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I thought this was probably already posted, but didn't know how to phrase it in order to search it. I was hoping the automatic duplicate search would turn up something, but nothing came up on the topic. So here goes:

Some freelance web designers often "sign" a design or otherwise indicate authorship on them (I'll use the term "to sign" for that action, so we are clear). Not only does it entice future business, but it serves the main purpose of providing a simple way for a viewer to identify the designer should they wish to do so.

A popular form of identification is probably adding a note to the footer, such as "Made by Jon Allard" or "A design by Foobar Productions" with a link. I have also thought of including an HTML comment in the source code.

Now those means are sure useful for the designer and the soon-to-be new client, but the impact of those means on the brand being represented on the website is real. There might be some perceived lack of professionalism in those notices, both on the part of the client/website and the freelancer/designers.

Is there an commonly accepted practice on that regard, and if not, what is a viable way of indicating authorship of a web design without significantly hurting the client or freelancer's brands?

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Closers are asked to motivate their action. This question is complete, practical and answerable, and relates to "websites under [my] control". –  jonallard Aug 23 '12 at 6:28
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closed as off topic by Su', John Conde Aug 22 '12 at 11:27

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2 Answers

up vote 3 down vote accepted

My personal opinion is that it's OK, assuming:

  1. You explicitly get the client's permission beforehand. I think it's presumptuous and unprofessional to just put your name on a design that has been commissioned by a paying client. That design and website is their property. You may have a clause in the contract that allows you to put the design in your portfolio or own marketing materials without needing their permission, but you shouldn't just inject your own marketing into the design itself.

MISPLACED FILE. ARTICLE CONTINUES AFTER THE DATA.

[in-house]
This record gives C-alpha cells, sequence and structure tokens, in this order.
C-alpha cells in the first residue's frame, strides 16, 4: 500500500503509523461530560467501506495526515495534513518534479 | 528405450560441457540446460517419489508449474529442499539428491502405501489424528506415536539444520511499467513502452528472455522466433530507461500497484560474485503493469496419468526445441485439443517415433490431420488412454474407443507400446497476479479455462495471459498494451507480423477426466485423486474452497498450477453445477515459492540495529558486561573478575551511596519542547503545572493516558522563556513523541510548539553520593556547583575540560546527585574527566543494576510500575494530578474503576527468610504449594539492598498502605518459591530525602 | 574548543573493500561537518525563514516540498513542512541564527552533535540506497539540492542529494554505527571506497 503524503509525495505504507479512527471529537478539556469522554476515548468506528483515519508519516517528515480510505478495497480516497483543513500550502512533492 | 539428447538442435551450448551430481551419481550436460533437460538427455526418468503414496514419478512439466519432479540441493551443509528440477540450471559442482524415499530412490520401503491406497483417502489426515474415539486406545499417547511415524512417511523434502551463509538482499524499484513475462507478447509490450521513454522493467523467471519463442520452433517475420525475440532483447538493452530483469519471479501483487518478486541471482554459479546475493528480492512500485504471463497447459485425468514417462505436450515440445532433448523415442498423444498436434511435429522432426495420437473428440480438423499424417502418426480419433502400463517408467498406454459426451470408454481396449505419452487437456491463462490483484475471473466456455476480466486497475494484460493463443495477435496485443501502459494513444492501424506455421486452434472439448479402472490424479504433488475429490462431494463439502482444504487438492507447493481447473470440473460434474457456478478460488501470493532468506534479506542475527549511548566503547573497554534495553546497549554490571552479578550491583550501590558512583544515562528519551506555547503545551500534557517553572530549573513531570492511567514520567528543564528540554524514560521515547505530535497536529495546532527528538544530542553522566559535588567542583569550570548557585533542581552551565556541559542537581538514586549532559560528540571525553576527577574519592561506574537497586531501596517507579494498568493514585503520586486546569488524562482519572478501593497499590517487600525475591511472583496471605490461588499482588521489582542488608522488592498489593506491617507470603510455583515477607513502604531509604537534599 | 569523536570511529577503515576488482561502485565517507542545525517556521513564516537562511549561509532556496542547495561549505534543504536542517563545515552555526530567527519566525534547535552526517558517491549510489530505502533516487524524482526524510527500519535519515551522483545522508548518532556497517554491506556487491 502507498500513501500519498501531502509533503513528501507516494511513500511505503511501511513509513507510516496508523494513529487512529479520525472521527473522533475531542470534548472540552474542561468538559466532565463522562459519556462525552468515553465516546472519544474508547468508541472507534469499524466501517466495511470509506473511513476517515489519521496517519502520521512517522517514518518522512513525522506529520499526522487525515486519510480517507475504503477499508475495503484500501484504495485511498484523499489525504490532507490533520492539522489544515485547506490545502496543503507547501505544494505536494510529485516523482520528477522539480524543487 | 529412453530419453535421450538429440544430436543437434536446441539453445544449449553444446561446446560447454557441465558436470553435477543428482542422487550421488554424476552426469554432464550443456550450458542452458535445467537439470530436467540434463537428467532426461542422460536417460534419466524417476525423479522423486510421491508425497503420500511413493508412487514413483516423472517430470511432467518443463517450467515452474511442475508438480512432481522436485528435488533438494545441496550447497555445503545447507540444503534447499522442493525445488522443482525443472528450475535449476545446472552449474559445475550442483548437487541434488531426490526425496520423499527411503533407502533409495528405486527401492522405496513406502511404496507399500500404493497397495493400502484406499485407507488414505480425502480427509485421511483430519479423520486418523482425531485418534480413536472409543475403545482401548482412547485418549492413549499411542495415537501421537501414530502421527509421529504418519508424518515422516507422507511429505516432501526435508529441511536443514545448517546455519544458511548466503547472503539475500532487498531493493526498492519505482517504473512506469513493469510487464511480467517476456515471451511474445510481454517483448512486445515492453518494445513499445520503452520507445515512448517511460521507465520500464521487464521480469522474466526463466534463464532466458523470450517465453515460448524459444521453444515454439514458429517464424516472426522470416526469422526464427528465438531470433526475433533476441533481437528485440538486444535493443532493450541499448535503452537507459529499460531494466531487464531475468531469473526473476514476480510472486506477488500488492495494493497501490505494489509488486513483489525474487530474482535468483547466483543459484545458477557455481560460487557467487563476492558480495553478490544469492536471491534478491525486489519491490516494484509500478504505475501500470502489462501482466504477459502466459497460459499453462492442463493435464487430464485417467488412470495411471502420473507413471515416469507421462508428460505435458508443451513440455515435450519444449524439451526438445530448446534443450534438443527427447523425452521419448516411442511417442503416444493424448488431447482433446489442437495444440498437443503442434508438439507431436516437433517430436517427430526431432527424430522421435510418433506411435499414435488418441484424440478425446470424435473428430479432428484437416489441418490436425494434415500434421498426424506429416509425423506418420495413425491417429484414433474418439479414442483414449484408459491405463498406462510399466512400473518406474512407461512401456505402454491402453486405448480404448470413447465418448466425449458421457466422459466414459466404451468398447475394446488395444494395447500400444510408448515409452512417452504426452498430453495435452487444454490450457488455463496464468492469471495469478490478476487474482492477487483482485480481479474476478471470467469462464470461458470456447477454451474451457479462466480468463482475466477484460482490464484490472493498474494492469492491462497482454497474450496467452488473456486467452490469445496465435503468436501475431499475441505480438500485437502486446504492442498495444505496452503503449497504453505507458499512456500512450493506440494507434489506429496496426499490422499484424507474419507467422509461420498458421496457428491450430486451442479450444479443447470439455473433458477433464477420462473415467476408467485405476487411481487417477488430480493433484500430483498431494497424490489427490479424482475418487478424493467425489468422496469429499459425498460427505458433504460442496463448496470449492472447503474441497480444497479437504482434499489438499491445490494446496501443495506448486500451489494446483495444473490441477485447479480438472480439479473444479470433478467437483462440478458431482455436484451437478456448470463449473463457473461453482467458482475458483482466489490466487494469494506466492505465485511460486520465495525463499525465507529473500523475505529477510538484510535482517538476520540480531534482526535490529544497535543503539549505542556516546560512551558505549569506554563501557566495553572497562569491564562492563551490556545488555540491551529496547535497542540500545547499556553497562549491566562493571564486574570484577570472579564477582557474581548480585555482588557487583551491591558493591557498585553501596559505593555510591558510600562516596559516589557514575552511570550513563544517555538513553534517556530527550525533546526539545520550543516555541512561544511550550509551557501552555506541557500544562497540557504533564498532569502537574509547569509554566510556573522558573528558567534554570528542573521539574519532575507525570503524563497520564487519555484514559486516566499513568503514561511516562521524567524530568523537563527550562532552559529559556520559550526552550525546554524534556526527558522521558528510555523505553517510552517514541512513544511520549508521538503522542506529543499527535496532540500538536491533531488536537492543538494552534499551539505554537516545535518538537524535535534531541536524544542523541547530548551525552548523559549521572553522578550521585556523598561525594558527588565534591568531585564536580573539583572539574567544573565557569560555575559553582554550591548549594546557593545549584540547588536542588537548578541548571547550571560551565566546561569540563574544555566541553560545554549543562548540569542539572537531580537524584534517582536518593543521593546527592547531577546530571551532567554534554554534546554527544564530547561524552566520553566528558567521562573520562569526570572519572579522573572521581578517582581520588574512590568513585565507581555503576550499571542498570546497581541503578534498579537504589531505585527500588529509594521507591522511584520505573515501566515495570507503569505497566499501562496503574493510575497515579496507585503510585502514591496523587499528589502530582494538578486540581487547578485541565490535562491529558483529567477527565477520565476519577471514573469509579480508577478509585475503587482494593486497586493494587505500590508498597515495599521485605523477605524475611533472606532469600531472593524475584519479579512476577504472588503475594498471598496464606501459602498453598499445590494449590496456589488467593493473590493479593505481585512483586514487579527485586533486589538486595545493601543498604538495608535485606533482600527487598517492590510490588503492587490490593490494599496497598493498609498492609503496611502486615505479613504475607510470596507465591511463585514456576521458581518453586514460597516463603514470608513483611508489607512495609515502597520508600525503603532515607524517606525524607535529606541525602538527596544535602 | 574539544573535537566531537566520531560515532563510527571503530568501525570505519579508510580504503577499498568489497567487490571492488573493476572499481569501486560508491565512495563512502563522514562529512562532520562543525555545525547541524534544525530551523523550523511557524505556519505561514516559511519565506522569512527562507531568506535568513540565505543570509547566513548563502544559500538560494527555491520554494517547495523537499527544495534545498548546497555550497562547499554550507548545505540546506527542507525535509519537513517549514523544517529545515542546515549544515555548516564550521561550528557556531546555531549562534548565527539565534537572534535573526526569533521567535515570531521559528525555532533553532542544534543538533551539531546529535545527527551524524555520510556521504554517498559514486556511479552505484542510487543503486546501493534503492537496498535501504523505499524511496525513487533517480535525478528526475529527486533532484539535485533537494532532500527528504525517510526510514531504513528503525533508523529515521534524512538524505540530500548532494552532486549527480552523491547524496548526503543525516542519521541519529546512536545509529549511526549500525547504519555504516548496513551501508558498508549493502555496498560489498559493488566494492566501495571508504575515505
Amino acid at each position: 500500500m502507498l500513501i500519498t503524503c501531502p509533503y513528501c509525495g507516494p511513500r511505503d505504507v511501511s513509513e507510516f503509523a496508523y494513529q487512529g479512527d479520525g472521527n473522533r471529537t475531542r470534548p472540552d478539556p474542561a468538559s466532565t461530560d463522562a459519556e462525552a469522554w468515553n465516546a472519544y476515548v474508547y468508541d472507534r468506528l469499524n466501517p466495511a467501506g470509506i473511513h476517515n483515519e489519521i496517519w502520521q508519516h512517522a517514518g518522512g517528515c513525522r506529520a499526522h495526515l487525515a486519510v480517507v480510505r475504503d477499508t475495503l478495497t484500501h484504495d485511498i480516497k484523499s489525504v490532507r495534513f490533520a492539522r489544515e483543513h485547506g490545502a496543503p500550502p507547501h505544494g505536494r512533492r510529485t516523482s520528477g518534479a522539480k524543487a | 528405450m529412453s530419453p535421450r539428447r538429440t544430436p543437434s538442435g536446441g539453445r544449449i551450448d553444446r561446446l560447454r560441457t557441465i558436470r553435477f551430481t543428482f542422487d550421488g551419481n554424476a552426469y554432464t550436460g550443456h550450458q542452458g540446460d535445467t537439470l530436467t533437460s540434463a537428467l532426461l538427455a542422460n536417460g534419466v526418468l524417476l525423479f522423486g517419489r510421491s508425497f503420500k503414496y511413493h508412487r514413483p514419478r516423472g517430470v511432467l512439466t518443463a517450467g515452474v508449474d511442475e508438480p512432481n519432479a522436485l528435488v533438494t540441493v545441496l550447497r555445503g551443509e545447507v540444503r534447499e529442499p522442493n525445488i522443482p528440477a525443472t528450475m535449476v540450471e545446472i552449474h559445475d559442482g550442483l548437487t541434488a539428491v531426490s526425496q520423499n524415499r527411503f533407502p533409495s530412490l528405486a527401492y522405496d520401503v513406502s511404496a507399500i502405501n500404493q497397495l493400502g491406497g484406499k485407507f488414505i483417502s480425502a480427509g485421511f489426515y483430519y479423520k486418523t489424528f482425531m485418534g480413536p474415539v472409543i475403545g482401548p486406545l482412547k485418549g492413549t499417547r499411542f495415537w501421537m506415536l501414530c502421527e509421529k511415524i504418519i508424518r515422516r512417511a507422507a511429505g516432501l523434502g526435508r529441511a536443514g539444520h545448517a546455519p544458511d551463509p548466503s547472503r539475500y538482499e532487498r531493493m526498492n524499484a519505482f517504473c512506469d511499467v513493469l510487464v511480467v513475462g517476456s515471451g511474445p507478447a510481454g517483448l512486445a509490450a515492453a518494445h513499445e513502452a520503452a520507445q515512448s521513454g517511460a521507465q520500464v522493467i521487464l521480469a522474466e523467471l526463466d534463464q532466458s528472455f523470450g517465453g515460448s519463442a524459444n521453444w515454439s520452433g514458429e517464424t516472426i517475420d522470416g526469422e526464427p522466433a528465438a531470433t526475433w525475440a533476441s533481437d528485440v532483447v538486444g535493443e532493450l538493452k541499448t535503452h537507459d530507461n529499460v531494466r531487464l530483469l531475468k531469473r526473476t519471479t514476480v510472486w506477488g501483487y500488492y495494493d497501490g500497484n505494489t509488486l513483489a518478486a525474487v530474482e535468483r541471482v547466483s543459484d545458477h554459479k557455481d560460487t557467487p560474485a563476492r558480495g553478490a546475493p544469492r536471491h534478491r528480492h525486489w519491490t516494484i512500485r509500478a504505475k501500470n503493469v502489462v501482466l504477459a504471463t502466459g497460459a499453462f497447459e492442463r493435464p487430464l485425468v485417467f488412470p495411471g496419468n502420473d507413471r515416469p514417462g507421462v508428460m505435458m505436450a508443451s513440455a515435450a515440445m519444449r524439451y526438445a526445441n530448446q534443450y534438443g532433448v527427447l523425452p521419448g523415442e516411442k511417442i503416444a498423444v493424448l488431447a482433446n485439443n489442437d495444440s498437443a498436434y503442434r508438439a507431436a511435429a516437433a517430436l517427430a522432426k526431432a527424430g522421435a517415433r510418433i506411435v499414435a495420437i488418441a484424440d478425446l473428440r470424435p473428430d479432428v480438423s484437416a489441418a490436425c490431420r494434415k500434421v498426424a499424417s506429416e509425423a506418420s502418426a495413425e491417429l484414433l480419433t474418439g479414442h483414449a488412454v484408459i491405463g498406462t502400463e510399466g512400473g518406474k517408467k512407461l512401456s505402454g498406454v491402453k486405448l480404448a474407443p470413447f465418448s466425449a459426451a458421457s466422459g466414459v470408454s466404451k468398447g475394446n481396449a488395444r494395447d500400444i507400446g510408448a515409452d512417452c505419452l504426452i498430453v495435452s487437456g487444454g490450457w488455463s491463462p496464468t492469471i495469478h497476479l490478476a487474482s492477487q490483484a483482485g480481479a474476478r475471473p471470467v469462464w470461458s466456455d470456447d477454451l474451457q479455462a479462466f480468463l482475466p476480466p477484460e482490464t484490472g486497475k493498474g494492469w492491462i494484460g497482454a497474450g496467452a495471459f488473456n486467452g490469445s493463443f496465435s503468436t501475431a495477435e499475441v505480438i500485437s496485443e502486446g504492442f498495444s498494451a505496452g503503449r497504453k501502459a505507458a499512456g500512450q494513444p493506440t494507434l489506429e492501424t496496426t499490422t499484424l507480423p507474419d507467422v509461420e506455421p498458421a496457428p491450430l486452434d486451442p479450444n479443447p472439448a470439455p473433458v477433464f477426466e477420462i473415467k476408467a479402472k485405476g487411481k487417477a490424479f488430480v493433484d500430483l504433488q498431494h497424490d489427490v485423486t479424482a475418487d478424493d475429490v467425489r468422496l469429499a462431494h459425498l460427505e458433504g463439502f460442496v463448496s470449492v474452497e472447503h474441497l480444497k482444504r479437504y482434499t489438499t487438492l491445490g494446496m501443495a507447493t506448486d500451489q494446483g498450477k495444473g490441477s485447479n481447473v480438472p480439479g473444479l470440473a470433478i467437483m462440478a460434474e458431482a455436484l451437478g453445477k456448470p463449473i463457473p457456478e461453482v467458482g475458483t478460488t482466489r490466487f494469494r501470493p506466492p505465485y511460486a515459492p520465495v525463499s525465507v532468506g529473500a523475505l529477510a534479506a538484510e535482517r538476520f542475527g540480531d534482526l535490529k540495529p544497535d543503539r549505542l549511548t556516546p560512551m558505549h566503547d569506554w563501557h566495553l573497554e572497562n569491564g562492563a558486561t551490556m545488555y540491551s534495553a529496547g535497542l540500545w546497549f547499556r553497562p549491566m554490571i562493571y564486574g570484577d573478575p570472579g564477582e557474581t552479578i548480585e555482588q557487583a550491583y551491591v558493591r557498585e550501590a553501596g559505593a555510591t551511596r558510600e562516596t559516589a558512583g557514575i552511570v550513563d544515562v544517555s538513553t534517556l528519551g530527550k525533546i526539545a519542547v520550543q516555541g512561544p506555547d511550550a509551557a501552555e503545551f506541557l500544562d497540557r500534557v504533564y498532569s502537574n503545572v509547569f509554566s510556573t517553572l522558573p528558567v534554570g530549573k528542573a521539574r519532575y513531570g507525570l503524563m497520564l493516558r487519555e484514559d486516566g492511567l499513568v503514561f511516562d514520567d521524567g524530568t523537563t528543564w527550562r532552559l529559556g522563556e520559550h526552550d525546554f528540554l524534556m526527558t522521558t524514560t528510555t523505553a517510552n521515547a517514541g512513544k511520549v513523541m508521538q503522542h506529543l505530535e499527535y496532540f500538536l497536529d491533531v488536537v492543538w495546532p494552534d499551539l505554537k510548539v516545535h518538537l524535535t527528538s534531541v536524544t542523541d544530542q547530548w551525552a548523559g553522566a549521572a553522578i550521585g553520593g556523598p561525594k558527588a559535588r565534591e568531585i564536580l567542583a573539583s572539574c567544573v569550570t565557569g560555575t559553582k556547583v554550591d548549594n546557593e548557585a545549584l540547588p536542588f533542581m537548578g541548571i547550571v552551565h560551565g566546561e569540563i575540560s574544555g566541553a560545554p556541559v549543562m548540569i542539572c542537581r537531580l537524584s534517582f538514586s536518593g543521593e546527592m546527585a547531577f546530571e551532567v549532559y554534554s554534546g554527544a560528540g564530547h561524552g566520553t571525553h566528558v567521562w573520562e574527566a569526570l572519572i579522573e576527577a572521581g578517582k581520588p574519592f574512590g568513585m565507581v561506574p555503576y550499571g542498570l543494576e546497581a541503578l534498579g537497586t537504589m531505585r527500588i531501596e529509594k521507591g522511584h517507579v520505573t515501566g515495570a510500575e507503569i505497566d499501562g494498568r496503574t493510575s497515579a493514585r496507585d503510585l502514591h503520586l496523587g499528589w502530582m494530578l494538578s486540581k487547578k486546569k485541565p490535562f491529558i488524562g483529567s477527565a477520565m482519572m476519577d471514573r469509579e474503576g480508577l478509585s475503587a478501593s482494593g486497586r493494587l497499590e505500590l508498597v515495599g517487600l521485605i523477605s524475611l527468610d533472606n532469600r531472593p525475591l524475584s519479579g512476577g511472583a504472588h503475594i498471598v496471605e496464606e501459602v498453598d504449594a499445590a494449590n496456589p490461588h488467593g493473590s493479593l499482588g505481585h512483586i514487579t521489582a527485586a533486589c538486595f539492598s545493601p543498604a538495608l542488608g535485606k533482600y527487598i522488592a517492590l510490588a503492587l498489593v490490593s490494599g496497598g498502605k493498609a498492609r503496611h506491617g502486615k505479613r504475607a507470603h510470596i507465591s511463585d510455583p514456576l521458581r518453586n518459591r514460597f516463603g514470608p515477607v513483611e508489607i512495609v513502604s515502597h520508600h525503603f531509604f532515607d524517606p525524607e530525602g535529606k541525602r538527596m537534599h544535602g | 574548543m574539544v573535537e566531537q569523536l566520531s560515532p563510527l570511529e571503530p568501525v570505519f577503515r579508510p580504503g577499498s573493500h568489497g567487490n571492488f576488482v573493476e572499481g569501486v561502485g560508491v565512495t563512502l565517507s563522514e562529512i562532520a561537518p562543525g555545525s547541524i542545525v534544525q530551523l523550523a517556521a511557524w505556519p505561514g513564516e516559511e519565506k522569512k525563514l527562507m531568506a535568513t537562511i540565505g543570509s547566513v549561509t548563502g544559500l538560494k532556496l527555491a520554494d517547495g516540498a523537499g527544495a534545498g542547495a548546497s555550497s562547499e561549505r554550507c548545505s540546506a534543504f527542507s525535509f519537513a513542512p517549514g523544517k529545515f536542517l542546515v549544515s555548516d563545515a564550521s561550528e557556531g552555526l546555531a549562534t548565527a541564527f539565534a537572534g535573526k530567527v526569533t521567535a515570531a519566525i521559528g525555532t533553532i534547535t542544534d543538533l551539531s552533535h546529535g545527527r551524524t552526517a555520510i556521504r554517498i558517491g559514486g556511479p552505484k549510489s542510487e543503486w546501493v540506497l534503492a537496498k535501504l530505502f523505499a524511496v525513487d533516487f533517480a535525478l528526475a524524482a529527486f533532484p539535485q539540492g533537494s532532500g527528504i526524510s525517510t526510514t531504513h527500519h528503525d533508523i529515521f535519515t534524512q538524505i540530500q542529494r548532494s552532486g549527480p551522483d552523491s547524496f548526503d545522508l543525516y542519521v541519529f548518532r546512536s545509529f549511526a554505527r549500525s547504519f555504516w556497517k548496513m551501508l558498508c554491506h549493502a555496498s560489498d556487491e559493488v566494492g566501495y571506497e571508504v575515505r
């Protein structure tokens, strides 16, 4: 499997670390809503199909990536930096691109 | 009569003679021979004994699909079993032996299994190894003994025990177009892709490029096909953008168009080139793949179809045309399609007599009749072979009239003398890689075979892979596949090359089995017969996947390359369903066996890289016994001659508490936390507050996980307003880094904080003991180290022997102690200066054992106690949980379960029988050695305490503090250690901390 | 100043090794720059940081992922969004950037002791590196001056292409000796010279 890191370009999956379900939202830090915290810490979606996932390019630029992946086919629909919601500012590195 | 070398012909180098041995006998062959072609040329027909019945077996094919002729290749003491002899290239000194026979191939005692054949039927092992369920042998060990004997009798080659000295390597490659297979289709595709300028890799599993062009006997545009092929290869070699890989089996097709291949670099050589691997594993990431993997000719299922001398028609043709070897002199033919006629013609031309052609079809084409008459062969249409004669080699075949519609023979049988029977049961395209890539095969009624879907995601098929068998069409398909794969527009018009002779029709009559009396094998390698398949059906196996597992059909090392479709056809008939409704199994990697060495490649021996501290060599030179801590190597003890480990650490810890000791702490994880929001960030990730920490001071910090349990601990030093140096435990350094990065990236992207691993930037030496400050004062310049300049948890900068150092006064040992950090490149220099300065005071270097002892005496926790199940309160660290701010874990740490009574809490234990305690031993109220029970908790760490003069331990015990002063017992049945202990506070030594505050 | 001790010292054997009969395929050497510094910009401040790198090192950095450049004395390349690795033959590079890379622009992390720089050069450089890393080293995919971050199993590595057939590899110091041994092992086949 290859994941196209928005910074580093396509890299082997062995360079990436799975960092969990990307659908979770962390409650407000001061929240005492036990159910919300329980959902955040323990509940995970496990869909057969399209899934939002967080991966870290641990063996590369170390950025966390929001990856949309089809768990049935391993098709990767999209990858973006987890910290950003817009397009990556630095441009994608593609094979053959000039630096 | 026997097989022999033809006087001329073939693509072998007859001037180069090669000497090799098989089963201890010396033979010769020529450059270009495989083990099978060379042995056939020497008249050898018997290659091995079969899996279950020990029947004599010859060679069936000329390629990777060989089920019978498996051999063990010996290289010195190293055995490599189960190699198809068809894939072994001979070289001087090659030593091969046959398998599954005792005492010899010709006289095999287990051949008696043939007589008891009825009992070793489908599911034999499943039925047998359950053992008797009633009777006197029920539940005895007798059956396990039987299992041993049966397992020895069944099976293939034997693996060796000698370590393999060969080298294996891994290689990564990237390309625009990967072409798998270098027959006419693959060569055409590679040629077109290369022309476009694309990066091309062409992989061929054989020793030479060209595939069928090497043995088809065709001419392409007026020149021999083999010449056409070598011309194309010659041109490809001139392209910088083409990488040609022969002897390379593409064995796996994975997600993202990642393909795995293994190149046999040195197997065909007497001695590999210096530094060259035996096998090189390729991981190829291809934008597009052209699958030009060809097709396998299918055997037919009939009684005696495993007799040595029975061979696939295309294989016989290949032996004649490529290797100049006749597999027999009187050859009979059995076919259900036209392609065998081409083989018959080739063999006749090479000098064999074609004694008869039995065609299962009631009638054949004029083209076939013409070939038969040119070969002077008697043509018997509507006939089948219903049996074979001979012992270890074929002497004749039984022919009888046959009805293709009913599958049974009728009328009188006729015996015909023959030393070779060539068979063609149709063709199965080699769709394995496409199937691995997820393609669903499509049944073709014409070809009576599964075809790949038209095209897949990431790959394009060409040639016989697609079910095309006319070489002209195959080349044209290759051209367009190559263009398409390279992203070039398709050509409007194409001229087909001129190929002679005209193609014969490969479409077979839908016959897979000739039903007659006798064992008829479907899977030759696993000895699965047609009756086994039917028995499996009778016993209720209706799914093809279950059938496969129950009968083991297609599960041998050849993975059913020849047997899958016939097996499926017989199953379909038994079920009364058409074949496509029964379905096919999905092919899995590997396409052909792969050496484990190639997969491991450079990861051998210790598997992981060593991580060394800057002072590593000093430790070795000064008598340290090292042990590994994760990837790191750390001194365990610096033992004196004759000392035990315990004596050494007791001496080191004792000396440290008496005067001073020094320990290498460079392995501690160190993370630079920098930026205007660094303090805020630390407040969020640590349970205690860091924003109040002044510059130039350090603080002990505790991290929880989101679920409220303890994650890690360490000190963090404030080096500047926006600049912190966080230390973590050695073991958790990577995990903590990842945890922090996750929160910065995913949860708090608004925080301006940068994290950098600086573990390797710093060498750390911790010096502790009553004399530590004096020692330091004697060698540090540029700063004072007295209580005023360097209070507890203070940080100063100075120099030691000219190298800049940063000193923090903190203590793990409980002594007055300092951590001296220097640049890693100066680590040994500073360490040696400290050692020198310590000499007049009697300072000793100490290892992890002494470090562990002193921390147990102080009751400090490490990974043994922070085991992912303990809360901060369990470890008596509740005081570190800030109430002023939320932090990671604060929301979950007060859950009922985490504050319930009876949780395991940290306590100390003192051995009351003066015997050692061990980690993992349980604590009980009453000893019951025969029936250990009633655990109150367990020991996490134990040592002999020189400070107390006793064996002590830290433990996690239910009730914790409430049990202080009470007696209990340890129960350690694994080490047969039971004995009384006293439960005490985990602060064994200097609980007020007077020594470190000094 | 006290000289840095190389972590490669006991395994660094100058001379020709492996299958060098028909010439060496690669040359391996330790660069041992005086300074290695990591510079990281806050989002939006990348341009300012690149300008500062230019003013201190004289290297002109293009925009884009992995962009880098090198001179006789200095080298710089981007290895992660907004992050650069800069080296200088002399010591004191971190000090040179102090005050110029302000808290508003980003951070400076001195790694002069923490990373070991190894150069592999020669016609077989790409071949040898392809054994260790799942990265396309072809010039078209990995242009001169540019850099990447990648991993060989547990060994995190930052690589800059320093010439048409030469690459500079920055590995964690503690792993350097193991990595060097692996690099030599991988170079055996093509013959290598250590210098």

2. If you make the "signature" a backlink, it should be a nofollow link, as it's not a genuinely organic backlink that represents an endorsement of your page by the site owner.
  3. If you do insert a signature, it should be the last thing to draw a visitor's attention. If your signature is really loud and grabs attention away from the main content, then you're negatively impacting the UX of the site.
  4. Treat this as what it is—advertising for your business / a paid link. So perhaps offer the client a discount for allowing you to slap your logo on the footer of every page on their site, and maybe offer them a referral commission for any business they send your way via those links.

Other ways to subtly claim authorship:

  • a humans.txt
  • including credit in a header comment
  • including your name in the header comment of CSS or JS files
  • putting your name in an appropriately named meta tag (I would use something like designer or developer rather than dc.creator or dc.contributor or author)
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I personally don't add them on client websites. In web design contracts you should outline this and let the client know that it's optional and you'll only do it with their connect. You could also add it into meta information see this question

Standard way to mention website's developer

One way isn't any better than another, though a text link can pass a little link juice but a web designer link on a roofers website in the footer doesn't hold much value to Google since they recognize it as not relevant, below the fold and way out of place.

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